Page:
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 Post subject: Re: ST500LX012 - Ultra Mobile SSHD - Short on PCB
PostPosted: September 24th, 2021, 16:41 
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fzabkar wrote:
pepe wrote:
Quote:
I would hazard a guess that only 0.1% of DR shops have a lab supply.

you have very bad oppinion about DR companies, but we knew that :) Numbers are not that bad i think. (I have 3 just to make them nicer :)
I do think he has one, but let's see.
Polyswitch is ok of course, if you have one handy, but you still need to source 3.3V from somewhere...
Btw, i haven't ever seen a PSU that has 3.3V on SATA power connector, which does not mean they do not exist, just they are not frequent. I think there are more Lab supplies in DR companies than such pc PSUs.

The first post in this thread is typical of DR companies. Clearly the OP has no real experience in electronic troubleshooting. If the customer has reported an overvoltage event, then you start with the protection devices and power supplies. I have written detailed tutorials on the subject, and have also provided a quick-and-dirty explanation, yet people still don't get it, even after hundreds of posts. What use is a lab PSU to people who have no basic understanding, other than to impress clients? You and I can locate the power supplies on unfamiliar PCBs in a matter of seconds by visual inspection. It's not that hard, is it?

I would suggest that people spend some time and learn about the subject. They owe it to their customers. Louis Rossman has written a primer on electronic troubleshooting. That would be a good start.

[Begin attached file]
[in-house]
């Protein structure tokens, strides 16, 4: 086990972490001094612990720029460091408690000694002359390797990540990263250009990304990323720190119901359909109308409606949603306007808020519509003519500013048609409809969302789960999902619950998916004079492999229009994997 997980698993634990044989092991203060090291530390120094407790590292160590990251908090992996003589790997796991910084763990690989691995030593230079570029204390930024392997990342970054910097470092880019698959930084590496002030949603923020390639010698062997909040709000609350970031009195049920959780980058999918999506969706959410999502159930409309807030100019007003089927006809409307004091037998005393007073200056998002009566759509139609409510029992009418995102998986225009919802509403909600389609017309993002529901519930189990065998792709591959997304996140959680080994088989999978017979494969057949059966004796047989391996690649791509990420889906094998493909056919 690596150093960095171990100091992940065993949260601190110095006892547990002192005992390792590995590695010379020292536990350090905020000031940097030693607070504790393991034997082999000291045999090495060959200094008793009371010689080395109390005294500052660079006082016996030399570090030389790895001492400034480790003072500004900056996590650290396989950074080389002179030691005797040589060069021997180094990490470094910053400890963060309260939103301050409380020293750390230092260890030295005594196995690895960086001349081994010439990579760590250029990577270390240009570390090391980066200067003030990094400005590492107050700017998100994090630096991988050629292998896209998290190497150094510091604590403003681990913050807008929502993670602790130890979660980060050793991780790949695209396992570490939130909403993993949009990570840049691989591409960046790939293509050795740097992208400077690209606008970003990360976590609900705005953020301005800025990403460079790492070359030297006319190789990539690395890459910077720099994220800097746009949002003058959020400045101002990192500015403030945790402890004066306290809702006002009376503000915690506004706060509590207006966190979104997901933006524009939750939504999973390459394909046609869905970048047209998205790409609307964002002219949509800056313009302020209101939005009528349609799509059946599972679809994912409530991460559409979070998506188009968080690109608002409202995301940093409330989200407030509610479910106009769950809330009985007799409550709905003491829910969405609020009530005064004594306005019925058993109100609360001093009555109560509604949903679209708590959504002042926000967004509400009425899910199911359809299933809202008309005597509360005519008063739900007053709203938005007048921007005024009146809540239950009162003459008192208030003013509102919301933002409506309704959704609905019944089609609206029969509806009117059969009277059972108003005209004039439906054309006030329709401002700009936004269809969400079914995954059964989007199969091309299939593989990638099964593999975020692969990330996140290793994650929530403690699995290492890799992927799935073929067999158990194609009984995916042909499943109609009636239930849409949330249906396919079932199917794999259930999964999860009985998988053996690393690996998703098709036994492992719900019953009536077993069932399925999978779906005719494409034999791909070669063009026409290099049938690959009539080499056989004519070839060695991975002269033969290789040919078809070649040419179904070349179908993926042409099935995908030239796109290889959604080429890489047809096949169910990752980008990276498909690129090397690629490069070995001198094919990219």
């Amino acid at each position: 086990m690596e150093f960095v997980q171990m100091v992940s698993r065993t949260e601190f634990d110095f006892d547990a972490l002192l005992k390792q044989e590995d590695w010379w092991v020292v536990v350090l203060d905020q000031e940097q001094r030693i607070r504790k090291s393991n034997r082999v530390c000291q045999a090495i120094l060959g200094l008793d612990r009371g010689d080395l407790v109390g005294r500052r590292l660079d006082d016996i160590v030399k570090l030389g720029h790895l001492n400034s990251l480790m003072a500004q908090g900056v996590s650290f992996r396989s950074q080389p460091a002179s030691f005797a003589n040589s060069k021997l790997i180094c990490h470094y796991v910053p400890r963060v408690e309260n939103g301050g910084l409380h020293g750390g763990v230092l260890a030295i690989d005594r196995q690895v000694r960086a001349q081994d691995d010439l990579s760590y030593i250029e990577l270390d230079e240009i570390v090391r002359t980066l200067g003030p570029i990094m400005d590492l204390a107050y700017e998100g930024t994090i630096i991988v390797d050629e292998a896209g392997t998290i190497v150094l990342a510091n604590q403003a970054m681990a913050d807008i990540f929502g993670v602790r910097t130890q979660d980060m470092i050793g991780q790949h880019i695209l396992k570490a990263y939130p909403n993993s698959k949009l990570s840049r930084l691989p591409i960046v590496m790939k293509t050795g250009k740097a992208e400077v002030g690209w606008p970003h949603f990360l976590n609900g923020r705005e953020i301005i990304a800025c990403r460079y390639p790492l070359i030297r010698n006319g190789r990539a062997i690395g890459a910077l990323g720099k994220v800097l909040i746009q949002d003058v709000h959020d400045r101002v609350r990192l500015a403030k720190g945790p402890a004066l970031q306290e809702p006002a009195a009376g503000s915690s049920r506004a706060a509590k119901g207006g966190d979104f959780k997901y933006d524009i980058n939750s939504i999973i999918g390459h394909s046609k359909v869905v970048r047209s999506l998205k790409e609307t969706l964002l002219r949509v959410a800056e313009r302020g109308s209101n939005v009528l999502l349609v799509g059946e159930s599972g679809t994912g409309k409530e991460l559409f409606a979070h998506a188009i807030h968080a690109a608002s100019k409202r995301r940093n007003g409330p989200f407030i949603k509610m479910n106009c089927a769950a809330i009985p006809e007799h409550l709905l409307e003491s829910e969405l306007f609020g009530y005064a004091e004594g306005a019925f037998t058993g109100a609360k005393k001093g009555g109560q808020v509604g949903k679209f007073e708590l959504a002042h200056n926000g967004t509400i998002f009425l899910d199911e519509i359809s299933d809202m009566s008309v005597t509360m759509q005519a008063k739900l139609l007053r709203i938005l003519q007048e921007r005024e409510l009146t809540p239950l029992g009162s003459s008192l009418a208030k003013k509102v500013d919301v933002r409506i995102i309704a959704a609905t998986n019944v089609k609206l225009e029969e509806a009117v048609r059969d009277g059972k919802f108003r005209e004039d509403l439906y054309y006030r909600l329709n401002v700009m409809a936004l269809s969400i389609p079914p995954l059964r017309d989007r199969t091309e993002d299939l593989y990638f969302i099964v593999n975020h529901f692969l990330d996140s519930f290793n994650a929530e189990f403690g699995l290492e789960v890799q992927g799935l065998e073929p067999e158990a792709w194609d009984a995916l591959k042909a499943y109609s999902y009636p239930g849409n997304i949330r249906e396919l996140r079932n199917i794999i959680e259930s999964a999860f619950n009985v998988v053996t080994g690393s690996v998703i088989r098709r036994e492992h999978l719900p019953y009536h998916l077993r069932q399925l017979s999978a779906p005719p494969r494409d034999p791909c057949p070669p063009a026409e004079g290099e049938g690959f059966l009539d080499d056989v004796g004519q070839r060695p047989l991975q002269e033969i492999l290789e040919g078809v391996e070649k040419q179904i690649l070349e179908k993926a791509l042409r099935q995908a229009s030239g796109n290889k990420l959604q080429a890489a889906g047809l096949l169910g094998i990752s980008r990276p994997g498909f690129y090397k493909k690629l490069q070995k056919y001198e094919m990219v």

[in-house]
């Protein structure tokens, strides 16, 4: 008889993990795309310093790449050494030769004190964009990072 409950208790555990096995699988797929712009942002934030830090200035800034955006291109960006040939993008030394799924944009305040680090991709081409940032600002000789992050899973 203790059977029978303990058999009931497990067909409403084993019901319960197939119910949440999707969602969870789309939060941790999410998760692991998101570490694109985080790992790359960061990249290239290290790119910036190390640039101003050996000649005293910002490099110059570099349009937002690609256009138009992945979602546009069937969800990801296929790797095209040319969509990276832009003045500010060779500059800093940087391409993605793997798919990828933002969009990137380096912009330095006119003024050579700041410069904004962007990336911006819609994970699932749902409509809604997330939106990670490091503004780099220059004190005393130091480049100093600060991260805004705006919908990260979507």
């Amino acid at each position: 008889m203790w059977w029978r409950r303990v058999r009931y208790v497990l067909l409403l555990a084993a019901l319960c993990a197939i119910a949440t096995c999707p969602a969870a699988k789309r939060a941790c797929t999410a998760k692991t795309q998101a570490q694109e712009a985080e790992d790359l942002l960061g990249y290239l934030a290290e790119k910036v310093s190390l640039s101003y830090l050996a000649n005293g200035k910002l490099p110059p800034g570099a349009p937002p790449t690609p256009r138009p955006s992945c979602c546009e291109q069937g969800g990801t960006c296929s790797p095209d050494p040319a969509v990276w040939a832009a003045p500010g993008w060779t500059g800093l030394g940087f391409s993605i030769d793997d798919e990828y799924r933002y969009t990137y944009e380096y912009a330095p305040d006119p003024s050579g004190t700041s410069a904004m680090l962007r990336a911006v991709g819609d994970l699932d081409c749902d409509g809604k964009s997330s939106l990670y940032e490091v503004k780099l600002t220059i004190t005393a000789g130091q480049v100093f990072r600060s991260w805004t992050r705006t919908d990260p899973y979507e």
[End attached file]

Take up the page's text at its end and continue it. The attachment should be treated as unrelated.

As for PSUs with 3.3V on the SATA cable, I see them all the time in the user forums. People are often reporting that a new drive drive won't spin up. That's because there is 3.3V on the Power Disable pin.

I have to disagree. I've been reading a lot of your post, I was almost sure I could fix that PCB myself as your post have been very helpful and I can fix standard PCB pull-up resistor, diode issue.
That one is different. SSHD with NAND are not common and I never had one before, so instead of doing something that I would regret I prefer asking. I've learned something, next time, I'll look for DC-DC converter.

I use R&D Lab PSU everyday to troubleshoot smartphone.


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 Post subject: Re: ST500LX012 - Ultra Mobile SSHD - Short on PCB
PostPosted: September 24th, 2021, 19:12 
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I'm watching a thread in another professional forum where someone, who is equipped with PC3K and Atola forensic tools, is asking where to find the ROM on a WD PCB (U12), and whether this ROM needs to be transferred to the donor. So tools are one thing, but knowing what to do with them is another. Assuming there is no NAND fault, I could troubleshoot and repair your drive with a $5 multimeter, a short length of wire, and a soldering iron. And it's not because I have any special insight, I'm just applying basic principles.

In your case there is no logical flow in your approach. Any chip level technician who has worked on microcontroller based devices understands that there are 3 primary things to check -- the power supplies, oscillator and reset pin. You don't start by examining the tiny capacitors and resistors (BTW, those tiny black components are usually resistors). These days most electronic devices, including smartphones, HDDs, motherboards and TVs, have switchmode step-down DC-DC converters. The 3 landmarks which identify these power supplies are a piece of silicon, an inductor and one or more capacitors. The silicon component sends pulses into the inductor, and the capacitor smooths these pulses to produce a flat DC output. The output voltage appears at the junction of the inductor and capacitor(s). Look for the inductors and you've found the supplies. It's as simple as that.